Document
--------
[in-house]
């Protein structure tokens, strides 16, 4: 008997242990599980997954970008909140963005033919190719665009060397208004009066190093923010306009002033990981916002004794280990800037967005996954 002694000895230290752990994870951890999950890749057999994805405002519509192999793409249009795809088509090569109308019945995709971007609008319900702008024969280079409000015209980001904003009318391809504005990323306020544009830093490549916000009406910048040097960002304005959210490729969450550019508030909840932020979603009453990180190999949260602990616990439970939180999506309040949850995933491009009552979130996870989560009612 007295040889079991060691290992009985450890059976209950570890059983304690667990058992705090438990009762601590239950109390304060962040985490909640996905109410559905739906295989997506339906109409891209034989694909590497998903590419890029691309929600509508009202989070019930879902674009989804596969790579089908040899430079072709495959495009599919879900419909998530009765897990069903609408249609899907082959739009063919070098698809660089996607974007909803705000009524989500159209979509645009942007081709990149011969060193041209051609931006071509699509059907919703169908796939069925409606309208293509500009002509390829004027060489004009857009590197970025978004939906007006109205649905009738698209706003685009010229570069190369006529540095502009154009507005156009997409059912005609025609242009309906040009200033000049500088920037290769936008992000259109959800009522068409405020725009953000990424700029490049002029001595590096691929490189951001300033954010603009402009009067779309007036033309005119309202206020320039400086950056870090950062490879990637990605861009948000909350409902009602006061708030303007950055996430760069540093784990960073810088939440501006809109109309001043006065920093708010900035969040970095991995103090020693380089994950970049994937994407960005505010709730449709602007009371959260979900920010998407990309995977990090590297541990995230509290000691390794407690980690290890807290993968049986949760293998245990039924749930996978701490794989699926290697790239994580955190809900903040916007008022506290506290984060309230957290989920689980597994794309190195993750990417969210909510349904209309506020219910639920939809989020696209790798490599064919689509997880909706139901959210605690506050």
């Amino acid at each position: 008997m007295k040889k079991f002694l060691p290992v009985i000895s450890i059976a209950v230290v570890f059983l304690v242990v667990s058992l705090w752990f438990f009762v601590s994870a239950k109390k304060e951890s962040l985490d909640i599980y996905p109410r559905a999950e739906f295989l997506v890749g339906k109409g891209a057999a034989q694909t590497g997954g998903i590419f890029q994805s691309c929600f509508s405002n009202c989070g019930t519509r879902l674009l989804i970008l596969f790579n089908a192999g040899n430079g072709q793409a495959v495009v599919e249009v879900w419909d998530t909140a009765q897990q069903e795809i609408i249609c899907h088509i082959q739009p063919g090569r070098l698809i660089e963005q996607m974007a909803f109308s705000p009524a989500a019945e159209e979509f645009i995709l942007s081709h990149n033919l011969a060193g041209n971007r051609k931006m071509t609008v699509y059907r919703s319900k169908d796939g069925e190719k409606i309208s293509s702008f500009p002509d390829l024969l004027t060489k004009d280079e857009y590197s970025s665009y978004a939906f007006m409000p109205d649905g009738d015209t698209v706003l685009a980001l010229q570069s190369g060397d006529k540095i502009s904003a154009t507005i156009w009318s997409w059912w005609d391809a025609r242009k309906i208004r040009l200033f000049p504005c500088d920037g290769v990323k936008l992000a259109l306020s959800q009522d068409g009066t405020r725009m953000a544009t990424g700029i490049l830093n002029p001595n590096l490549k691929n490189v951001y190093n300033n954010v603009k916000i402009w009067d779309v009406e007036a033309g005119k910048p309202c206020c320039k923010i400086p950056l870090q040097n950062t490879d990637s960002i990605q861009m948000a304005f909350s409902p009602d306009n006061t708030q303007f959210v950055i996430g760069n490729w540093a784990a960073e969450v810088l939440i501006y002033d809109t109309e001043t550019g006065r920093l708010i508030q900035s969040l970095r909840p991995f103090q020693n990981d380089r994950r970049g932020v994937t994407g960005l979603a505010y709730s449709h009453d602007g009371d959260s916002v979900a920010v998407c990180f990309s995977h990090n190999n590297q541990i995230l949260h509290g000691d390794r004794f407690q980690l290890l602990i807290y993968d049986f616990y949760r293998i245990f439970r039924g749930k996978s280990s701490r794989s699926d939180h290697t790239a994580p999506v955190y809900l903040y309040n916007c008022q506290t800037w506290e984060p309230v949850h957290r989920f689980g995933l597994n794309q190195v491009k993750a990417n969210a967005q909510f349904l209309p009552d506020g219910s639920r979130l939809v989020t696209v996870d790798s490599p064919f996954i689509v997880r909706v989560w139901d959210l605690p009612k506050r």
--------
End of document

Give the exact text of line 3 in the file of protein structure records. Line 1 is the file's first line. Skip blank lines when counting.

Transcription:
């Amino acid at each position: 008997m007295k040889k079991f002694l060691p290992v009985i000895s450890i059976a209950v230290v570890f059983l304690v242990v667990s058992l705090w752990f438990f009762v601590s994870a239950k109390k304060e951890s962040l985490d909640i599980y996905p109410r559905a999950e739906f295989l997506v890749g339906k109409g891209a057999a034989q694909t590497g997954g998903i590419f890029q994805s691309c929600f509508s405002n009202c989070g019930t519509r879902l674009l989804i970008l596969f790579n089908a192999g040899n430079g072709q793409a495959v495009v599919e249009v879900w419909d998530t909140a009765q897990q069903e795809i609408i249609c899907h088509i082959q739009p063919g090569r070098l698809i660089e963005q996607m974007a909803f109308s705000p009524a989500a019945e159209e979509f645009i995709l942007s081709h990149n033919l011969a060193g041209n971007r051609k931006m071509t609008v699509y059907r919703s319900k169908d796939g069925e190719k409606i309208s293509s702008f500009p002509d390829l024969l004027t060489k004009d280079e857009y590197s970025s665009y978004a939906f007006m409000p109205d649905g009738d015209t698209v706003l685009a980001l010229q570069s190369g060397d006529k540095i502009s904003a154009t507005i156009w009318s997409w059912w005609d391809a025609r242009k309906i208004r040009l200033f000049p504005c500088d920037g290769v990323k936008l992000a259109l306020s959800q009522d068409g009066t405020r725009m953000a544009t990424g700029i490049l830093n002029p001595n590096l490549k691929n490189v951001y190093n300033n954010v603009k916000i402009w009067d779309v009406e007036a033309g005119k910048p309202c206020c320039k923010i400086p950056l870090q040097n950062t490879d990637s960002i990605q861009m948000a304005f909350s409902p009602d306009n006061t708030q303007f959210v950055i996430g760069n490729w540093a784990a960073e969450v810088l939440i501006y002033d809109t109309e001043t550019g006065r920093l708010i508030q900035s969040l970095r909840p991995f103090q020693n990981d380089r994950r970049g932020v994937t994407g960005l979603a505010y709730s449709h009453d602007g009371d959260s916002v979900a920010v998407c990180f990309s995977h990090n190999n590297q541990i995230l949260h509290g000691d390794r004794f407690q980690l290890l602990i807290y993968d049986f616990y949760r293998i245990f439970r039924g749930k996978s280990s701490r794989s699926d939180h290697t790239a994580p999506v955190y809900l903040y309040n916007c008022q506290t800037w506290e984060p309230v949850h957290r989920f689980g995933l597994n794309q190195v491009k993750a990417n969210a967005q909510f349904l209309p009552d506020g219910s639920r979130l939809v989020t696209v996870d790798s490599p064919f996954i689509v997880r909706v989560w139901d959210l605690p009612k506050r």